Description of Historic Place
Roslyn Court Apartments, a five-storey building of brick, reinforced concrete and stone built in 1908-09, is on the south side of the Assiniboine River at the edge of Winnipeg's Osborne Village. The City of Winnipeg designation applies to the building on its footprint and the following interior elements: public hallways, including stained-glass windows and wood flooring; entrance doors; original woodwork; elevator; and covered walkways in the interior courtyard.
Roslyn Court Apartments is one of Canada's quintessential examples of Queen Anne Revival styling as applied to apartment blocks in the early twentieth century. The picturesque style, typified by complex roofs and animated asymmetrical facades varying in materials, colours and ornament, was particularly popular for single-family houses in affluent neighbourhoods. Its use on a Winnipeg apartment block was uncommon to the era and helped make Roslyn Court, with its distinctive scale and colouring, a landmark among its similarly aged but stylistically differentiated peers. Designed by W.W. Blair and located in Fort Rouge, an early exclusive residential suburb, Roslyn Court became one of the city's most opulent multiple-family blocks. No cost was spared to provide the latest in safety or luxury - an interior courtyard with covered walkways, verandahs and light wells, large suites and lavish finishes - all of which attracted wealthy tenants. The large structure, a national historic site that overlooks the Assiniboine River and one of Winnipeg's main north-south streets, continues to house residents with minimal change to its original design, finishes and details.
Source: City of Winnipeg Standing Policy Committee on Property and Development Minutes, November 16, 1998
Key elements that define the heritage character of the Roslyn Court Apartments site include:
- its prominent location at the southeast foot of the Osborne Bridge, the gateway to south Winnipeg, across the Assiniboine River from the Manitoba Legislative Building, at a busy intersection
Key elements expressing the block's Queen Anne Revival style and substantial construction include:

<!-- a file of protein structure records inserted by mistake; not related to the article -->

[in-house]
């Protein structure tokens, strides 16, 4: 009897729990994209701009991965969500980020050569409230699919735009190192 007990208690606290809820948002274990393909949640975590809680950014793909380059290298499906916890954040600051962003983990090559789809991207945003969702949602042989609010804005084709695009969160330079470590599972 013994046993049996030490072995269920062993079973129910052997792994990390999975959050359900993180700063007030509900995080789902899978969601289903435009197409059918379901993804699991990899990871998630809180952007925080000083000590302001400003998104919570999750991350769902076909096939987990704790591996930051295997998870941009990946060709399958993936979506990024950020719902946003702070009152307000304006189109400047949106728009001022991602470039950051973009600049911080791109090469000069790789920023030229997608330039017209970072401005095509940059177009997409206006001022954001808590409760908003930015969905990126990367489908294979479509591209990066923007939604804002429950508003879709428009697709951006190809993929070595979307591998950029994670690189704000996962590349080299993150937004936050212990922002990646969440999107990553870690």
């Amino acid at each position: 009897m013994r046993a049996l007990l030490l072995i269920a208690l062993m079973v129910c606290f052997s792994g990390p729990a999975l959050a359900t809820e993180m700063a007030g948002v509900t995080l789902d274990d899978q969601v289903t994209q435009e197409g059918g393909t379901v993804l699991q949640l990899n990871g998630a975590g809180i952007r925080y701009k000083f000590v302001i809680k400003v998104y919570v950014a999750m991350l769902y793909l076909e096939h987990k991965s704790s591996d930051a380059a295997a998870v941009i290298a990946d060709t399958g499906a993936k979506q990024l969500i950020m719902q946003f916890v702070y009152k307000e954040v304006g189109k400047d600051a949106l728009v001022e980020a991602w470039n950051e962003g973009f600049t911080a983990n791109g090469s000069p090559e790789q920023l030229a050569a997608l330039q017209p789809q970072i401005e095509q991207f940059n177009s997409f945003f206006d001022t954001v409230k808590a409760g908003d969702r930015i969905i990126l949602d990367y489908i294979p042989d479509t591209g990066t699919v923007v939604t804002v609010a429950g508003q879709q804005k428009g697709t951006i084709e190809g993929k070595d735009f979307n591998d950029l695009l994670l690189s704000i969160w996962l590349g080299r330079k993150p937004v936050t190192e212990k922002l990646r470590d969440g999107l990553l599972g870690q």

- the irregular massing of the brick facades, enlivened by bays, pavilions and verandahs, five storeys in height atop a raised, rusticated limestone base
- the complex roof featuring an assortment of roof types, dormers, ornate gable ends, ornamented chimneys and red tiling, including an elongated shed dormer framed by turreted green tile roofs, etc.
- the elaborately detailed, asymmetrical and polychromatic primary elevations, finished in smooth limestone (main floor) and red brick with generous stone trim, including the expressive stepped south facade with a large recessed stone entrance, multi-storey bays, verandahs, etc., and the subdued west facade with walkways extended between gabled pavilions and an ornamental stone entrance featuring an elaborate pediment reading 'THE ROSLYN' and '1909' above
- the north and east walls similarly but more simply detailed, including stacked metal bay windows painted to contrast with their light-coloured brick finishes
- the double-hung rectangular sash windows throughout, of varying sizes, in singles, pairs or triplets, with (often continuous) heavy stone sills and heads, some keystones, quoins, etc.
- an L-shaped inner courtyard with a series of light wells, walkways (glass-canopied on the top floor) and bridges
- the variety of details and finishes, including bracketed overhanging wood eaves, brick pilasters, limestone accents such as belt courses and coping, copper cornices, arcaded verandah bases, etc.
- the solid fire-resistant construction of brick bearing walls on a stone foundation and concrete footings, with reinforced concrete framework, tile joists, and brick and hollow tile partitions
Interior elements that express the opulence of the block's design include:
- the formal plan incorporating a range of suite sizes and appointments, from bachelor to 200-square-metre luxury units, with open fireplaces, formal dining rooms with beamed ceilings, large kitchens with built-in pantries connected to service staircases, domestic quarters, transom lights, pocket doors, etc.
- access between levels via main wooden staircases lit by stained- and leaded-glass skylights, utilitarian service staircases and a copper cage elevator
- the rich details and finishes, such as ornate wood- and plasterwork throughout, including oak-panelled walls, dark-stained corridor wainscotting, doors and trim, maple flooring, etc.